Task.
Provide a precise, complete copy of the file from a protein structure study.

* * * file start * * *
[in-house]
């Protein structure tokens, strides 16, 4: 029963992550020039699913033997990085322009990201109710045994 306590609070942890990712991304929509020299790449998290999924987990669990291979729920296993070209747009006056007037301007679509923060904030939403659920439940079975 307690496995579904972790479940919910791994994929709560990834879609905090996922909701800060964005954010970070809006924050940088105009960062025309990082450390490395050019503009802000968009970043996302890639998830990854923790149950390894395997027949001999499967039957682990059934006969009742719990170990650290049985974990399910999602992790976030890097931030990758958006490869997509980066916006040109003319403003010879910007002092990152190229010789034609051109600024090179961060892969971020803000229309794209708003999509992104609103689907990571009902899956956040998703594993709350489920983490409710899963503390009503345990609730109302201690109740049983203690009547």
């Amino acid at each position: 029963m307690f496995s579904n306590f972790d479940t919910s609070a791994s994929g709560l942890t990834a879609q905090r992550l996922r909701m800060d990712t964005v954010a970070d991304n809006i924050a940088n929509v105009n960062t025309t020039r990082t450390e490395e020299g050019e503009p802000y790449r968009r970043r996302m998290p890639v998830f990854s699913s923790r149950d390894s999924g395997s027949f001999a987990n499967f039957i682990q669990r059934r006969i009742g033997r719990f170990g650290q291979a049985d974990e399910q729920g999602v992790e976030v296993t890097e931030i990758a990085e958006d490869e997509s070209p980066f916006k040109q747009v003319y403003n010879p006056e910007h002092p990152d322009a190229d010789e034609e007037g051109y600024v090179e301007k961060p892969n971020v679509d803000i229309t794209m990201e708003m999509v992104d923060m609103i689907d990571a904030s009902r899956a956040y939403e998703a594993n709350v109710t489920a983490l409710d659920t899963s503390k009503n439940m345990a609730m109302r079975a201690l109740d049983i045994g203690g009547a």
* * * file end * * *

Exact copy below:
[in-house]
């Protein structure tokens, strides 16, 4: 029963992550020039699913033997990085322009990201109710045994 306590609070942890990712991304929509020299790449998290999924987990669990291979729920296993070209747009006056007037301007679509923060904030939403659920439940079975 307690496995579904972790479940919910791994994929709560990834879609905090996922909701800060964005954010970070809006924050940088105009960062025309990082450390490395050019503009802000968009970043996302890639998830990854923790149950390894395997027949001999499967039957682990059934006969009742719990170990650290049985974990399910999602992790976030890097931030990758958006490869997509980066916006040109003319403003010879910007002092990152190229010789034609051109600024090179961060892969971020803000229309794209708003999509992104609103689907990571009902899956956040998703594993709350489920983490409710899963503390009503345990609730109302201690109740049983203690009547």
């Amino acid at each position: 029963m307690f496995s579904n306590f972790d479940t919910s609070a791994s994929g709560l942890t990834a879609q905090r992550l996922r909701m800060d990712t964005v954010a970070d991304n809006i924050a940088n929509v105009n960062t025309t020039r990082t450390e490395e020299g050019e503009p802000y790449r968009r970043r996302m998290p890639v998830f990854s699913s923790r149950d390894s999924g395997s027949f001999a987990n499967f039957i682990q669990r059934r006969i009742g033997r719990f170990g650290q291979a049985d974990e399910q729920g999602v992790e976030v296993t890097e931030i990758a990085e958006d490869e997509s070209p980066f916006k040109q747009v003319y403003n010879p006056e910007h002092p990152d322009a190229d010789e034609e007037g051109y600024v090179e301007k961060p892969n971020v679509d803000i229309t794209m990201e708003m999509v992104d923060m609103i689907d990571a904030s009902r899956a956040y939403e998703a594993n709350v109710t489920a983490l409710d659920t899963s503390k009503n439940m345990a609730m109302r079975a201690l109740d049983i045994g203690g009547a």